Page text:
Over the past year or so I've had different opinions about various schools, rankings, and the process of applying to med school. However, spending a semester (working on a PhD) at a an unranked program taught me a few things. I've decided NOT to sell myself short when it comes to my education.

I work primarily around Residents and that "where you went to medical school" thing is a never ending topic of conversation.
 
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rayraad

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I'll admitt it ... it counts for me too...

A good name means (at least) the following:

1) lots of money to help you do whatever activitiy you want to do
2) Great students who will help motivate you and could become life long friends
3) better research opportunities
4) more connections that could be useful later on in life
 

noy

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What is considered 'prestige' in the MD world? Harvard, Hopkins... Yale? WashU? Columbia?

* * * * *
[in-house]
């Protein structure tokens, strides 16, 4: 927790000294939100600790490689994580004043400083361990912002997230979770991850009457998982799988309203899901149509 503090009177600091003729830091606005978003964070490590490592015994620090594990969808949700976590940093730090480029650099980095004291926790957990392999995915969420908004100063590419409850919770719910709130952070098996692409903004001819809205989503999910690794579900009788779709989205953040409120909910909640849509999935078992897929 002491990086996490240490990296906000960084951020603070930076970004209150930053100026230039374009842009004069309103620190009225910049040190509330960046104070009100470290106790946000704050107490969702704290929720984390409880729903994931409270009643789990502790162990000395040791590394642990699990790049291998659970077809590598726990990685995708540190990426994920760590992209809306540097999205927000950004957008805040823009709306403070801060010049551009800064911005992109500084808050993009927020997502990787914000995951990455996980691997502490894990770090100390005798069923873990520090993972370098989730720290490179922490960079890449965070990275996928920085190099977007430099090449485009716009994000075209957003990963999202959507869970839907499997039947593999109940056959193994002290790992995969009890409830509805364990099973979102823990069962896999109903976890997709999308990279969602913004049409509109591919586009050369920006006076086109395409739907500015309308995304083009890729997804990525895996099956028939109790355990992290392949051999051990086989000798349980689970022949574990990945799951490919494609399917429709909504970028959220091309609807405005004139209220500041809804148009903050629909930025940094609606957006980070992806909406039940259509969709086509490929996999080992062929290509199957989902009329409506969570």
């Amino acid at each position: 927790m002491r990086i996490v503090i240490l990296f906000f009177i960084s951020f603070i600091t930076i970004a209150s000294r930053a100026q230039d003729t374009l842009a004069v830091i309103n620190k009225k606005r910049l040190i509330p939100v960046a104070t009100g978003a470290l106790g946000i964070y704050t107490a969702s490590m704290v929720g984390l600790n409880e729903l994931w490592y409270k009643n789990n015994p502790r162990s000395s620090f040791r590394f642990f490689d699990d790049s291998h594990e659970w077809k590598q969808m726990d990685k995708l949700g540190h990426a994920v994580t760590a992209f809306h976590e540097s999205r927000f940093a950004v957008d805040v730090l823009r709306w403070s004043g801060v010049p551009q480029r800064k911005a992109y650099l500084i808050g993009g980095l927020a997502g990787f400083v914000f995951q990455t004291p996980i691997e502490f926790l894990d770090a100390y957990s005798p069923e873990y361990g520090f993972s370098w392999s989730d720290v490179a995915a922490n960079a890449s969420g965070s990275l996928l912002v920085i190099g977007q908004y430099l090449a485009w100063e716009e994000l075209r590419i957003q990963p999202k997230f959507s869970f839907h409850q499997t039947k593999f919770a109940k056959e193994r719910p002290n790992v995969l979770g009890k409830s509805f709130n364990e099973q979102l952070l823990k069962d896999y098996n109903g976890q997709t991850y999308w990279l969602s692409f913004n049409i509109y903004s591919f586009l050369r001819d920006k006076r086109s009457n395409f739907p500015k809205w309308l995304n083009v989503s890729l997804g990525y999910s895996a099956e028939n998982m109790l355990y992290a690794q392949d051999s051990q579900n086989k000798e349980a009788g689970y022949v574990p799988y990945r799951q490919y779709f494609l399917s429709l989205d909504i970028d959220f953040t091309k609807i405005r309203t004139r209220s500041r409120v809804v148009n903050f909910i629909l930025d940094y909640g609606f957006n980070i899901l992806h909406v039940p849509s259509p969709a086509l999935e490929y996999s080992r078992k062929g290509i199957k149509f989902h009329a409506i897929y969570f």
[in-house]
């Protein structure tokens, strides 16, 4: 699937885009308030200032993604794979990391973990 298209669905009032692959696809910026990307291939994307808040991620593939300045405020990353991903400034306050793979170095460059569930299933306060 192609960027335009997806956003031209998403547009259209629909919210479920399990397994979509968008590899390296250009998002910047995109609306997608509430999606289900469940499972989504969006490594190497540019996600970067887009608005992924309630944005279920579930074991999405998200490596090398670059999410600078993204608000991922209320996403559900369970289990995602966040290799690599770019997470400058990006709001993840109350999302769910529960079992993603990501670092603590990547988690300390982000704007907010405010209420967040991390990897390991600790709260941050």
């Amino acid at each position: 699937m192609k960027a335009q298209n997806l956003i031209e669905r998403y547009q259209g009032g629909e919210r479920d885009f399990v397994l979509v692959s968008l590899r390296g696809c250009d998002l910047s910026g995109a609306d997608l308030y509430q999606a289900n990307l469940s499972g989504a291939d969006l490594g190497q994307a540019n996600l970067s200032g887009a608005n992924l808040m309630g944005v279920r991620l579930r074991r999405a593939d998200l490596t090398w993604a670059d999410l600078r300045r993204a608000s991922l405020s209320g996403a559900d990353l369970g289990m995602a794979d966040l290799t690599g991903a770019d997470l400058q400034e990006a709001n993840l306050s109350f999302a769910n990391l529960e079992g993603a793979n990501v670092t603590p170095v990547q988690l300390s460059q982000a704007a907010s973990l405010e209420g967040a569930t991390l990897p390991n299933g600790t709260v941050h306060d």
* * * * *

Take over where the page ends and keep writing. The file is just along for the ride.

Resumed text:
I'm not even sure what schools would make this list, there is so much variability.
 

coldchemist

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I'm actually feeling the opposite. I want the MD/PhD--the money and the integration are simply far too important to me. Besides, there are some programs that aren't as prestigious (ie, Penn State's MSTP), but I actually liked them more than the higher ranked programs I visited. In the end, I feel that a combined degree from a lower ranked MD/PhD program will provide me with more opportunities than a research intensive MD program at a more prestigious school.
 

neurotiger